Mortgage media lags behind the open-web era because it's a closed model.
In all other financial sectors, the same information and data is available to most market participants and consumers. In the mortgage sector, professionals must to pay to play and consumers only get tidbits or late/expired data.
You could argue that's fine for mortgage advisors: we have to pay for mortgage bond data to do our jobs better just like financial advisors have to pay for a Bloomberg terminal to do theirs.
But this is NOT fine for mortgage consumers.
The fact that a consumer can't see how mortgages are trading as easily as they can see S&P 500 or 10yr Note quotes is crazy.
The proprietary nature of MBS data has set the tone for our industry's closed approach to media for decades. And it has bled into the commentary/analysis components of mortgage media because the MBS data providers can usually provide the best commentary because they're privy to the data.
Again, that's fine for mortgage advisors who pay for these services but it's not fine for consumers. And it's not the fault of the MBS data providers like MortgageMarketGuide, RateWatch, MortgageNewsDaily, and MBSquoteline that exist today. It's just the way mortgage data has always been, so more power to them for bringing the data to us professionals, and for making a buck off doing so.
But as a mortgage professional and a writer, I think mortgage media is only now starting to catch up with the times.
Only now are we seeing the rise of independent blogs like TheMortgageReports, MortgageRatesReport, and my own blog TheBasisPoint where the mission is unambiguous: speak to the consumer just like we're speaking to a client.
In the rest of finance, there are hundreds of practicing professionals who are also committed daily bloggers who know their data cold and can provide credible, consumer-friendly voices for their specialty areas.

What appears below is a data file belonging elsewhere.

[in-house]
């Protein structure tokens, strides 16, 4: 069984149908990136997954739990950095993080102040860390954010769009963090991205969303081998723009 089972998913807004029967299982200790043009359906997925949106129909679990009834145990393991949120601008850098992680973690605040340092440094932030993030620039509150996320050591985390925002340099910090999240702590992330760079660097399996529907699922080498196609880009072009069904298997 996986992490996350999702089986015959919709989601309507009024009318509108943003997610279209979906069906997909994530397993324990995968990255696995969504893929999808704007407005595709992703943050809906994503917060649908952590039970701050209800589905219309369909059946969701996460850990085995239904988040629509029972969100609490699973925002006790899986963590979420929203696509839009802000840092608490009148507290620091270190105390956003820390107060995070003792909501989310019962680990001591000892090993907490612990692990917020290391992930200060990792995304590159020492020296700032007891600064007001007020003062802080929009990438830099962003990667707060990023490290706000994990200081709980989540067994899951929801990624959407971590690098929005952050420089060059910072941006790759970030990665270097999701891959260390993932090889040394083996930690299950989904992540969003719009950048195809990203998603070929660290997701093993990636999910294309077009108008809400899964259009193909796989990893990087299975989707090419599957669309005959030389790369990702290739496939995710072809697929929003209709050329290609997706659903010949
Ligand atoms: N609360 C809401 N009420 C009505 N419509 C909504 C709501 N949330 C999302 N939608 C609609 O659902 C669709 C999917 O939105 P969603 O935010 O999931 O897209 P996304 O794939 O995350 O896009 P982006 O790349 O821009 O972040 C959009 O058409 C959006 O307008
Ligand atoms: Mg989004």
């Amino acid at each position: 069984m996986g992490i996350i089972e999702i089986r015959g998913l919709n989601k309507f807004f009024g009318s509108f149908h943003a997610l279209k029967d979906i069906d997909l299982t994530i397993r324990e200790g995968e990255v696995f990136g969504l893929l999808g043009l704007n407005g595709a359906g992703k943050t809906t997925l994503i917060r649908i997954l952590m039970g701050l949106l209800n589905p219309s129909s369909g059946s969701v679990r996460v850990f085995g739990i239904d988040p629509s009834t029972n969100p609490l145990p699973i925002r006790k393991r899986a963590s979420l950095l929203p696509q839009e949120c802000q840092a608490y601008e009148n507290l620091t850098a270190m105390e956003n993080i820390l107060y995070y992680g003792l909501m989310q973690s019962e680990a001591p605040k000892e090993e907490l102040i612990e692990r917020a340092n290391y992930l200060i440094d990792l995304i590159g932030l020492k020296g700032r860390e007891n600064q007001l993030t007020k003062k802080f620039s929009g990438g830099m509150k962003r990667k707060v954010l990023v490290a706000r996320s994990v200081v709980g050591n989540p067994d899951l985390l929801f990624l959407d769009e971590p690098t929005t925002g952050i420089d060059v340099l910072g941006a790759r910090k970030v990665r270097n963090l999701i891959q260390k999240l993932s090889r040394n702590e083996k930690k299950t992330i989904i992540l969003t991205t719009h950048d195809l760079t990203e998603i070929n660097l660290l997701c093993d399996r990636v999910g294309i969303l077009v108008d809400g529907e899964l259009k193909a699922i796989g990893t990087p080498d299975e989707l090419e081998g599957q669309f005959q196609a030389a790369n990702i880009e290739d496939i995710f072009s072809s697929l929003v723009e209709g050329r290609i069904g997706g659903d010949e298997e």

They all link to each other and help each other. It's an open model.
In mortgage finance, I can count committed daily blogs on two hands. By this sheer lack of content volume, there's not much helping each other and cross-linking that's done.
So even blogging is still a relatively closed model in our industry.
As for broader housing media sites that consumers can relate to, it's also slim pickings: I can count those on one hand. HousingWire is the outright pioneer in this area because their commentary is consumer-friendly and it's FREE. MortgageNewsDaily is also very good, but because of its focus on loan agents, it's not as consumer friendly. National Mortgage News and InmanNews are great sites, but they're mostly behind pay walls.
Why should a consumer have to pay to get information about a mortgage, then pay to get the mortgage too?
This is my burning question, and I know I'm not alone.
So thanks to Andrew Berman and National Mortgage Professional Magazine for letting me sound off here ... let's all explore this topic together.